We were very lucky to have been given the opportunity to review the Renault Twizy, so upon arrival at Bristo’s Ipswich we were really looking forward to trying out the full sized family friendly electric car from Renault. We are of course referring to the Zoe.
The Zoe is a striking car to look at. Having being designed and built from the ground up run on electricity alone, it is a real show-stopper. Modern looks with cool blue accents on the front and rear lights coupled with a sleek aerodynamic body, this car looks futuristic not too ahead of the curve to look ridiculous, more Bladerunner than Jetsons.
The car was parked in it’s very own bay at Bristos, distinguished by its British Gas / Renault ZE charging point. Renault have partnered in the UK with British Gas, who in turn will be installing charging points at Zoe buyers homes at no cost. If you don’t want to buy an electric car, but want to future proof and in turn increase your property value you can current pay a small fee to British Gas who will install a charging point ready for a future EV purchase.
Peter Frost; Bristo’s electric vehicle specialist gave me a briefing on the operation of the vehicle, demonstrating the central locking system, onboard computer and how insanely quiet it is.
The car has two displays, the main dashboard display and secondary centre console mounted control unit and information display. The centre console display Satellite Navigation (TomTom Live), Radio, Media, Phone Integration and information on power distribution. Peter has provided the music in the form of a USB drive, the was also an SD Card which stored the maps for the satellite navigation system.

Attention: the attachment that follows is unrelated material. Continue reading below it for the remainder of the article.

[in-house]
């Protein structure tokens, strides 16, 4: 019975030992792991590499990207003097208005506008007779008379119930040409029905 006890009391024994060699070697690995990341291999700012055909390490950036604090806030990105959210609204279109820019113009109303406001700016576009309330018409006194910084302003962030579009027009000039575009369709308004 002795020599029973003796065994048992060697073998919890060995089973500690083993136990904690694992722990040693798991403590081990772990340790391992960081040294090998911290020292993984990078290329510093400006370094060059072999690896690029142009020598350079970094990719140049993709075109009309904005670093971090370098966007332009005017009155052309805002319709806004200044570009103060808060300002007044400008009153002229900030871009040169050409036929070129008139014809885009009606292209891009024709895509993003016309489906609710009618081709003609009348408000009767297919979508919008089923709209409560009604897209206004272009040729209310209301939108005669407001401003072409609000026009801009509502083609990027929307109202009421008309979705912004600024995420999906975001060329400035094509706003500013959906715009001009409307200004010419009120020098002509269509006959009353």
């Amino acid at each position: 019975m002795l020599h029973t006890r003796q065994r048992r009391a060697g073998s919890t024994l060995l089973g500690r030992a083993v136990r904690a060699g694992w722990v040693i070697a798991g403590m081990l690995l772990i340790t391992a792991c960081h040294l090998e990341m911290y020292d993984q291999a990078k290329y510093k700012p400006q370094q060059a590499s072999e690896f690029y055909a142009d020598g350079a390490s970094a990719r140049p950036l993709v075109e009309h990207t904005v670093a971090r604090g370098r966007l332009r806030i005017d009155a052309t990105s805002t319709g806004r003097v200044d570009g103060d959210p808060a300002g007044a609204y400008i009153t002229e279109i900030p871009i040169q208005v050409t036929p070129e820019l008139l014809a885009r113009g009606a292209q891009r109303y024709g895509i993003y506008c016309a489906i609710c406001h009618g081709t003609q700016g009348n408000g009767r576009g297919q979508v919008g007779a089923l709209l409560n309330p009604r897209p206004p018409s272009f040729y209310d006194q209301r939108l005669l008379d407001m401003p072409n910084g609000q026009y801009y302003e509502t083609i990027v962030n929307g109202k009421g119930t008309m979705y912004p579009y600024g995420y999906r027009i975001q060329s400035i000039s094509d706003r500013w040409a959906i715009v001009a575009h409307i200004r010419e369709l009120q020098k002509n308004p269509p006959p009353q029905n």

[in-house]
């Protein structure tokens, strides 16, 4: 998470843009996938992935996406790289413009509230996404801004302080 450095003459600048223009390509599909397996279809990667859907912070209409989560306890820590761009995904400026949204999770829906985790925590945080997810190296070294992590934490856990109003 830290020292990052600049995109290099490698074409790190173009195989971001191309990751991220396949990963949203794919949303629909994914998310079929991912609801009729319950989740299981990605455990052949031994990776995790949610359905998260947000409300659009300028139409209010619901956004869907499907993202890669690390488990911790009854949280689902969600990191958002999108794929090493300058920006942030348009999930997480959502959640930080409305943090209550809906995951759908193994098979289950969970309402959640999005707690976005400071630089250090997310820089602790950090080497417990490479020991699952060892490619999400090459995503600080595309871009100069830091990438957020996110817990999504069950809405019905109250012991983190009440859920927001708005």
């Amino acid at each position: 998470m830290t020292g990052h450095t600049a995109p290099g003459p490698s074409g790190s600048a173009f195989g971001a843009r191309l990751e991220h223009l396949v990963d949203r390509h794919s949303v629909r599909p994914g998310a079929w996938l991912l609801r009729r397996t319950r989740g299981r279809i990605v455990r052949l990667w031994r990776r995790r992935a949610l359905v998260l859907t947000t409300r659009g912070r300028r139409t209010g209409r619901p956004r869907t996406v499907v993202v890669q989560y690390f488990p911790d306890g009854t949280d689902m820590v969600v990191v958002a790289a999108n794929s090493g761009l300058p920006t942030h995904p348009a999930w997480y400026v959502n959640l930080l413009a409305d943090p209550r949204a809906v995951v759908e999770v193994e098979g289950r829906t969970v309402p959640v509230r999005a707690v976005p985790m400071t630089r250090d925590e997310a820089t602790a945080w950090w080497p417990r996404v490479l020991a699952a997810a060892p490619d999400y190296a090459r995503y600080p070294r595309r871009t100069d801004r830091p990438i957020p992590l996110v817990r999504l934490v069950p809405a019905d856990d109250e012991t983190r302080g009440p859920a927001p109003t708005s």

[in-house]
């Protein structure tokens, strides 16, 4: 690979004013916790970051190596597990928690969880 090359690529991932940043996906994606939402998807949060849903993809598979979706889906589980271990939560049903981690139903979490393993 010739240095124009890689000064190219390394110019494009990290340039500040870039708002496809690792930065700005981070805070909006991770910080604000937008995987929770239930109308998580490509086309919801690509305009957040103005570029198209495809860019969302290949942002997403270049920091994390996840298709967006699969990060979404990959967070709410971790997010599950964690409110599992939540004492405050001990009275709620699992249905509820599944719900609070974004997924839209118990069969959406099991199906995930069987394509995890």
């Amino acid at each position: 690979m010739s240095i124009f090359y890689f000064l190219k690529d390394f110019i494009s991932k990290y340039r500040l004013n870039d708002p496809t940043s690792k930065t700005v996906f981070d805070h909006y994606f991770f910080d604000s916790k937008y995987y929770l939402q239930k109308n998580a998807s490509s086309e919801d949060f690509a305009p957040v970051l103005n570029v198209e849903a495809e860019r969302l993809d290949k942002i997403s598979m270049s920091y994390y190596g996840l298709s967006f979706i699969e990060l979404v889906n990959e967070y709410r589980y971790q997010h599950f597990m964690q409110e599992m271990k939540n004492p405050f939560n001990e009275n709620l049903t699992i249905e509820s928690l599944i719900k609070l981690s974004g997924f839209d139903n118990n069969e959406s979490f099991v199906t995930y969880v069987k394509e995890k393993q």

Starting the car is simple, you depress the foot brake and press the START/STOP button until the car bursts into life. There is no engine noise (as there is no engine), but startup sound is played which is like a whooshing sound and the dash board lights up to confirm all systems are ready. The car is operated the same as a regular automatic which D, N, R and P with the addition of an ECO button which I assume reduces the output of the battery thus giving you more range. The ECO button changes the display colour scheme to green, reminding you that you are being more economical. I didn’t drive the car in this mode however, so I don’t know what difference it would make to performance.
To move forward, again I engaged the foot brake (something I am used to with out Espace), released the hand brake, slid the gear selector into drive and pulled away as I would in any auto. The car gently and silently eases forward without touching the accelerator much as you would experience in a standard automatic car. I would assume this is to enable pulling away on hills by using the electric motor as a brake on slopes and stopping you rolling backwards.
As you pull away, you are immediately aware just how quiet this car is, in actual fact it isn’t as quiet as it could be due to the pedestrian warning sound which is switched on by default. Switch this off, and you are truly silent at low speeds. The warning sound only sounds up until 17mph. This would be marvellous when you need to arrive or leave your home during the night as you not going to be disturbing your neighbours.